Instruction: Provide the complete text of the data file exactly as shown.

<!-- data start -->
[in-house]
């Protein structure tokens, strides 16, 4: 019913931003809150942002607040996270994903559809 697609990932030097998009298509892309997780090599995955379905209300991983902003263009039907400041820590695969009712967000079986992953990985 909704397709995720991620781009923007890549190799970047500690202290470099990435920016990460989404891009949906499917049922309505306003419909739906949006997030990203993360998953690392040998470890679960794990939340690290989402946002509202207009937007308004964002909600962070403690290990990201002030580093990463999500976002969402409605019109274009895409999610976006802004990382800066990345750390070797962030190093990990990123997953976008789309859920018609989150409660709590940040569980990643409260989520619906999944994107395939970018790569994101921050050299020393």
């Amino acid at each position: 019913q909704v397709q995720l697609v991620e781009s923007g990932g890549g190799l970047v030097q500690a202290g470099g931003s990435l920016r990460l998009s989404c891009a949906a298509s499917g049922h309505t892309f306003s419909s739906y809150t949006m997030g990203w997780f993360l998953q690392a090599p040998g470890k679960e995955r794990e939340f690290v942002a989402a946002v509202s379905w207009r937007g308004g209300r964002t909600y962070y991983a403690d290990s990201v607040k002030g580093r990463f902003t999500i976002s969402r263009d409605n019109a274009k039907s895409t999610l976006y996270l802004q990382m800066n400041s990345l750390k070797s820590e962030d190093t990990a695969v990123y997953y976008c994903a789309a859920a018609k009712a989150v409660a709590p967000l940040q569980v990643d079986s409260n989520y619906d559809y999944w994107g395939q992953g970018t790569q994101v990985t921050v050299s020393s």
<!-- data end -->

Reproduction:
[in-house]
């Protein structure tokens, strides 16, 4: 019913931003809150942002607040996270994903559809 697609990932030097998009298509892309997780090599995955379905209300991983902003263009039907400041820590695969009712967000079986992953990985 909704397709995720991620781009923007890549190799970047500690202290470099990435920016990460989404891009949906499917049922309505306003419909739906949006997030990203993360998953690392040998470890679960794990939340690290989402946002509202207009937007308004964002909600962070403690290990990201002030580093990463999500976002969402409605019109274009895409999610976006802004990382800066990345750390070797962030190093990990990123997953976008789309859920018609989150409660709590940040569980990643409260989520619906999944994107395939970018790569994101921050050299020393």
């Amino acid at each position: 019913q909704v397709q995720l697609v991620e781009s923007g990932g890549g190799l970047v030097q500690a202290g470099g931003s990435l920016r990460l998009s989404c891009a949906a298509s499917g049922h309505t892309f306003s419909s739906y809150t949006m997030g990203w997780f993360l998953q690392a090599p040998g470890k679960e995955r794990e939340f690290v942002a989402a946002v509202s379905w207009r937007g308004g209300r964002t909600y962070y991983a403690d290990s990201v607040k002030g580093r990463f902003t999500i976002s969402r263009d409605n019109a274009k039907s895409t999610l976006y996270l802004q990382m800066n400041s990345l750390k070797s820590e962030d190093t990990a695969v990123y997953y976008c994903a789309a859920a018609k009712a989150v409660a709590p967000l940040q569980v990643d079986s409260n989520y619906d559809y999944w994107g395939q992953g970018t790569q994101v990985t921050v050299s020393s």